We recently hosted the first Caktus Pitch Competition: Building Tech for Good, which aimed to draw out innovative ideas and help make them a reality. While any web development ideas were welcome, preference was given to projects serving the public good.
The competition was open to Caktus employees, family, and friends. Seven competitors pitched their big ideas on Thursday, March 5, vying for a chance to win up to 300 project hours from Caktus including development, quality assurance, and project management time.
The winner of the inaugural Caktus Pitch Competition is a project to expand and extend the DEAR Petition Generator, as presented by Colin Copeland, our CTO & Co-founder. The DEAR Petition Generator is an open-source tool that automates and expedites the criminal record expungement process. The generator is already in use and is the result of a partnership between Code for Durham (of which Colin is a member), the Durham Expunction & Restoration Program also known as DEAR Durham and Legal Aid of Durham. With various improvements, the DEAR Petition Generator has the potential to help thousands of Durham residents and expand to other North Carolina counties.
This project is near and dear to Colin’s heart because he believes in the mission of DEAR Durham, which provides free legal services to residents who cannot afford attorneys to expunge charges and convictions from their criminal records. A criminal record makes it very difficult to find work and even housing. As their website says, they believe in second chances.
The next steps with the project include coordinating with project stakeholders, creating a backlog for the project, and scheduling the work time. Stay tuned for follow-up blog posts about the winning project and the impact it will have on the community.
A Compelling, Friendly Competition
For the competition, participants had no more than 5 minutes to present and the pitches included:
Karen Tracey, Caktus Lead Developer & Technical Director, presented an idea to assist the local non-profit Alley Cats and Angels of North Carolina by creating a searchable, mobile-friendly online database from a CSV file to help vet applications for same-day adoptions.
Michael Ashton, Caktus Front-End Developer, suggested the creation of Reacktus, a React component library for commonly used elements such as inputs, buttons, accordions, and badges.
Erin Mullaney, Caktus Contractor, proposed that Caktus offer pair programming online as a paid-for resource. Unlike online classes, these would be real-time video chats (using an existing video platform) to help other programming teams come up with Django solutions or to help them get past a specific blocker.
Patrick Esmonde, Co-Founder of Vestibular First, a medical device startup, helps clinicians afford the technology needed to diagnose vertigo/dizziness. Vestibular First utilizes an open-source software to visualize and record video from goggles. Currently, clinicians manually download the correct JSON template for their screen resolution. When custom resolutions are needed, the clinician cannot generate them. Patrick hopes to build a front-end to simplify the process of writing these custom JSON configuration files.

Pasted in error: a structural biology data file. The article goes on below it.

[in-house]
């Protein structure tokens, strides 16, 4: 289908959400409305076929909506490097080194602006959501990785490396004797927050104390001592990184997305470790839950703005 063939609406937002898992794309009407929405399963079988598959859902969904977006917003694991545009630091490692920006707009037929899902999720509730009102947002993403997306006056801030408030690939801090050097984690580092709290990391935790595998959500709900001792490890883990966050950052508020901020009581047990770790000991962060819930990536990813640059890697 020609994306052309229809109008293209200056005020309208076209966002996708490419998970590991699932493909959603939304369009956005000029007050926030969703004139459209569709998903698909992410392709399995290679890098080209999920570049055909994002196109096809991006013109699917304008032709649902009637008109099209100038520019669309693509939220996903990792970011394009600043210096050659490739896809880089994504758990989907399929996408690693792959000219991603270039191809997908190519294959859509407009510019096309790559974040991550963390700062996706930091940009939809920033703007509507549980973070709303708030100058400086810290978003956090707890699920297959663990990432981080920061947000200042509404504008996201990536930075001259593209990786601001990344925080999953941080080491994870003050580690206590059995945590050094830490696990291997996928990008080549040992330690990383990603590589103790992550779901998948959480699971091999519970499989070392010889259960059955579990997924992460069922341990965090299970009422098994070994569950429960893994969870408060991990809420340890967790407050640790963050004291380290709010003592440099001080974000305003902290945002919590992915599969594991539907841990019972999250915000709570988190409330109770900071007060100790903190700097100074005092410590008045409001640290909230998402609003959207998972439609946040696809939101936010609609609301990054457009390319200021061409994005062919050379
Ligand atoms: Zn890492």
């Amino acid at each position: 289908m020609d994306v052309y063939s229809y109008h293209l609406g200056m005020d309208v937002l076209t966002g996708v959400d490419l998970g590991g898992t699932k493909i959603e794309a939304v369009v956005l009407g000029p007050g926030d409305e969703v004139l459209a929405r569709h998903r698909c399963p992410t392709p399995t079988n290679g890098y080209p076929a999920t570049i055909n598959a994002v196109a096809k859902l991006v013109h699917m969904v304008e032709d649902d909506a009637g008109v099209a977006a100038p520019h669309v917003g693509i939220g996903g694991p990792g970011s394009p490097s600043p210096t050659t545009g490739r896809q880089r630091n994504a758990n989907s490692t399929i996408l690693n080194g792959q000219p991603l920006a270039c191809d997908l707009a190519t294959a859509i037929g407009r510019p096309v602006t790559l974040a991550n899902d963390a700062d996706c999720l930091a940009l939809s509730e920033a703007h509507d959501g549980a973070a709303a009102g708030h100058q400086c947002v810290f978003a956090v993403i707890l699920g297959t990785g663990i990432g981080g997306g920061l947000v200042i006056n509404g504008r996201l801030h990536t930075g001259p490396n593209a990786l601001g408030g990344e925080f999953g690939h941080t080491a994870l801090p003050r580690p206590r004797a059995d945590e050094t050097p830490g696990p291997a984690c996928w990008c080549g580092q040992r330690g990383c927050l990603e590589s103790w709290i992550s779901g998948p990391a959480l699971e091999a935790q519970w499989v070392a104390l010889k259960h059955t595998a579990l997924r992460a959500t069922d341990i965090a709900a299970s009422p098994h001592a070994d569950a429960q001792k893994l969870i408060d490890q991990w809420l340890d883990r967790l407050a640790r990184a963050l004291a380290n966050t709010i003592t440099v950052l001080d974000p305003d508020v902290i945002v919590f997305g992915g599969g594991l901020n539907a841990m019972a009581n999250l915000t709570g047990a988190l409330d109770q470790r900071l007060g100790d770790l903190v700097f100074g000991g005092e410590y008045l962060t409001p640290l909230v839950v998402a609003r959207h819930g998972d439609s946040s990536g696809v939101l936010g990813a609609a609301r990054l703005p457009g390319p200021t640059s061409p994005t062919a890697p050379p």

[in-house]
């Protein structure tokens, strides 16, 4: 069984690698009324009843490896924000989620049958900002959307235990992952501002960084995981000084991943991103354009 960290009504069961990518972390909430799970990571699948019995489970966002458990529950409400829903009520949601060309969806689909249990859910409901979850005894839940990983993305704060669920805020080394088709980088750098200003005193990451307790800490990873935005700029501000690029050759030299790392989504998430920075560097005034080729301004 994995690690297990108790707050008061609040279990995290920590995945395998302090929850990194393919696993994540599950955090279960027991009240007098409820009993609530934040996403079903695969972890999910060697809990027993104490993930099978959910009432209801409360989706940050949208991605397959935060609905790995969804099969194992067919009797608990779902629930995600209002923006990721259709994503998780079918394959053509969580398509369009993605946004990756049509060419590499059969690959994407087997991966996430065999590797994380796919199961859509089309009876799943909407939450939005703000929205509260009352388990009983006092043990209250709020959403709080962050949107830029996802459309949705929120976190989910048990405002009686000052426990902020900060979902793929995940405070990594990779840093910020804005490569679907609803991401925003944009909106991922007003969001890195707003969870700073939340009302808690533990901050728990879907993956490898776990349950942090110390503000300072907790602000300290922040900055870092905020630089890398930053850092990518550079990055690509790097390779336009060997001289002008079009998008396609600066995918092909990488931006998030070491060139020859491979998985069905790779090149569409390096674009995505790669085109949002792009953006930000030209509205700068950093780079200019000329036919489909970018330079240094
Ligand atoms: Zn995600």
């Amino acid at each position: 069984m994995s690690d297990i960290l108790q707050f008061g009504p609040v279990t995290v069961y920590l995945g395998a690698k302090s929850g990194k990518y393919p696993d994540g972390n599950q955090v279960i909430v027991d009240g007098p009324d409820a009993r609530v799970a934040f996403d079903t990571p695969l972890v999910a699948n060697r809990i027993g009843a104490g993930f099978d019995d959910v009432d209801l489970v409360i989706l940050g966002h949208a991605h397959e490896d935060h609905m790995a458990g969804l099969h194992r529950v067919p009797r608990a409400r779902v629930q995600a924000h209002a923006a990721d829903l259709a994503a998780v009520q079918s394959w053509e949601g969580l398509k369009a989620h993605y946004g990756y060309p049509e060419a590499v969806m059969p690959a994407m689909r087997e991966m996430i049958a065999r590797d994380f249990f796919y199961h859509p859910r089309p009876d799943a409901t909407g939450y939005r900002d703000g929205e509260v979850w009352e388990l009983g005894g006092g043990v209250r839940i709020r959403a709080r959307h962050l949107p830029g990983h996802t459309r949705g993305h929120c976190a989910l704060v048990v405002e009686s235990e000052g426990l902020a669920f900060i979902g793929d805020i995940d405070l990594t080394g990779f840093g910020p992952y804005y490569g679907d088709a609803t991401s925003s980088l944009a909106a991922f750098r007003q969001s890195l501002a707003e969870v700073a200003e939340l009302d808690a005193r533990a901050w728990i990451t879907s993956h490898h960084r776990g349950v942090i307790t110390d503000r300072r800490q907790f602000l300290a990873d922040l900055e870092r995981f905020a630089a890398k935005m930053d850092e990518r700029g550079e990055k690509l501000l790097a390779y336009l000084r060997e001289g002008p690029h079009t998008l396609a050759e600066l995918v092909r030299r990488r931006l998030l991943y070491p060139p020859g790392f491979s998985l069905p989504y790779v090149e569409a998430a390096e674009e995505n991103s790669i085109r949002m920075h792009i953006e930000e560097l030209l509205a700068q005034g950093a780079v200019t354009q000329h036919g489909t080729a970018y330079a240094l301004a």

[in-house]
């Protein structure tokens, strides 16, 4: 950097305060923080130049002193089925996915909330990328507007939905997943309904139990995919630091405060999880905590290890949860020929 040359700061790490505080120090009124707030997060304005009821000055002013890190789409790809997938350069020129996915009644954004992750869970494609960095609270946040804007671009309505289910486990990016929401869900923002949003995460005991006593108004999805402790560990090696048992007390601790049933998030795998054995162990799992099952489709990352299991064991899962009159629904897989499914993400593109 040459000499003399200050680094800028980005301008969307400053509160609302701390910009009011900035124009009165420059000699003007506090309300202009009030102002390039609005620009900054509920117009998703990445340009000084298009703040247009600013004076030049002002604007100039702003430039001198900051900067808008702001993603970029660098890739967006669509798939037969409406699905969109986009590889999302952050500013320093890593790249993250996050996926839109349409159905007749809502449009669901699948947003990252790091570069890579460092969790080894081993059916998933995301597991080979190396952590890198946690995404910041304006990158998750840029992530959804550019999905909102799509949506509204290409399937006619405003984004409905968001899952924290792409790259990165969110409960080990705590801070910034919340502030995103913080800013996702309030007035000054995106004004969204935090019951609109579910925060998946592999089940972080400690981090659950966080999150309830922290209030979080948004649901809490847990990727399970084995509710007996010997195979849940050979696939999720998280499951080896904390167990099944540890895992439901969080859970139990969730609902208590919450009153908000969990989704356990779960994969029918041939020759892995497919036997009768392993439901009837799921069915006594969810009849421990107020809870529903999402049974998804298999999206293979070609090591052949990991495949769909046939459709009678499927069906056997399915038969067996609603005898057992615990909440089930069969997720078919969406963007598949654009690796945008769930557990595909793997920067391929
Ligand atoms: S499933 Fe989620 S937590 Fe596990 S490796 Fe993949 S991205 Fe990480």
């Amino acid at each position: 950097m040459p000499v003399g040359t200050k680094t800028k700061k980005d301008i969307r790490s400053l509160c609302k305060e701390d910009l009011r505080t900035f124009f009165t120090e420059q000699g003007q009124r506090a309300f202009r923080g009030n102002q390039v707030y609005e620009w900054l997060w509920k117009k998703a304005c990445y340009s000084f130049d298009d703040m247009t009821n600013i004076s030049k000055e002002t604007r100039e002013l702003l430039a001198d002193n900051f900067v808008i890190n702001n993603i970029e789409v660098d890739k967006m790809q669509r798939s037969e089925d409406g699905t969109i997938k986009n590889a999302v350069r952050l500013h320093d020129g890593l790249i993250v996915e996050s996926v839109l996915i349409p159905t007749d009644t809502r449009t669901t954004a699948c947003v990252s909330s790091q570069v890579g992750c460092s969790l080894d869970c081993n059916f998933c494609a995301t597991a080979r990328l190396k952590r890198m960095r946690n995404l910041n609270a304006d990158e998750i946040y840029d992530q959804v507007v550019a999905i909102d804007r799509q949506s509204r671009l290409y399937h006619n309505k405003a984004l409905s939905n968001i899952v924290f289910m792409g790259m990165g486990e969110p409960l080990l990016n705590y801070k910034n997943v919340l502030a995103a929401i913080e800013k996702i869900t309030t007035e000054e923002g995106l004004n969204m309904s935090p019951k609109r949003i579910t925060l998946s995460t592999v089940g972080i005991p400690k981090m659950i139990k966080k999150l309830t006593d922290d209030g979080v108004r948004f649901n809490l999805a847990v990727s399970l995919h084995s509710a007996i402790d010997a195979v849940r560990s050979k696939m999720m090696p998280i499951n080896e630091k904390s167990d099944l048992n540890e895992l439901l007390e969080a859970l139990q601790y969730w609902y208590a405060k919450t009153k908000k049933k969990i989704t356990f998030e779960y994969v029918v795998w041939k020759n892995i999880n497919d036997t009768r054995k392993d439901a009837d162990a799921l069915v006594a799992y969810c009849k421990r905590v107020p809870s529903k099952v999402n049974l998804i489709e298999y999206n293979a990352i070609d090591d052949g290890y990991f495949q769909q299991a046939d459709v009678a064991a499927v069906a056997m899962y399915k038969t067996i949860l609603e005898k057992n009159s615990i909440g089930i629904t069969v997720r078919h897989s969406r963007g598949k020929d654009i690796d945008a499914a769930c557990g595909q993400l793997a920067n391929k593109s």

Angie Sloan, Caktus Marketing Manager, presented an idea to create a qualitative data analysis tool for her Mother-in-Law Project. She studied the mother-in-law/daughter-in-law relationship with more than 800 women, and would like to create a program to further analyze the data in an effort to share findings and promote better mother- and daughter-in-law relationships.
Erik Johnson, Co-founder of Purpose UX, pitched an idea for an automated system for volunteers who canvass for political campaigns. It would keep up-to-date records of voters in their district by using publicly available data on address changes to update voter rolls when someone moves out of the district.
"I'm incredibly impressed with all of the pitches," said Caktus CEO and Co-founder Tobias McNulty. "I wish we had the budget to support all of these proposals."
The audience voted for their favorite pitches, and the three semi-finalists were Colin Copeland, Karen Tracey, and Erin Mullaney. Colin’s project was the highest-ranked during the initial vote. Then, the final selection committee of judges, including Cakti Gannon Hubbard, Scott Morningstar, Michele Hilmey, Michael Ashton and Jeremy Gibson determined the winner.
The idea for the Caktus Pitch Competition was inspired by a program at SmartLogic, a company that Tobias became familiar with while living in Baltimore. SmartLogic’s SmartVentures program provides selected companies with $400K of product development and mentorship to help them take their product to scale.
Every idea presented at the Caktus Pitch Competition was compelling, and Tobias hopes it will become an annual event that will expand over the years.
“The diversity and variety of the pitches really struck me,” said Tobias. “All the projects are feasible and would be beneficial to the users and wider community. I’m proud of all the pitches and congratulate everyone who participated — thanks for making this inaugural event a success!”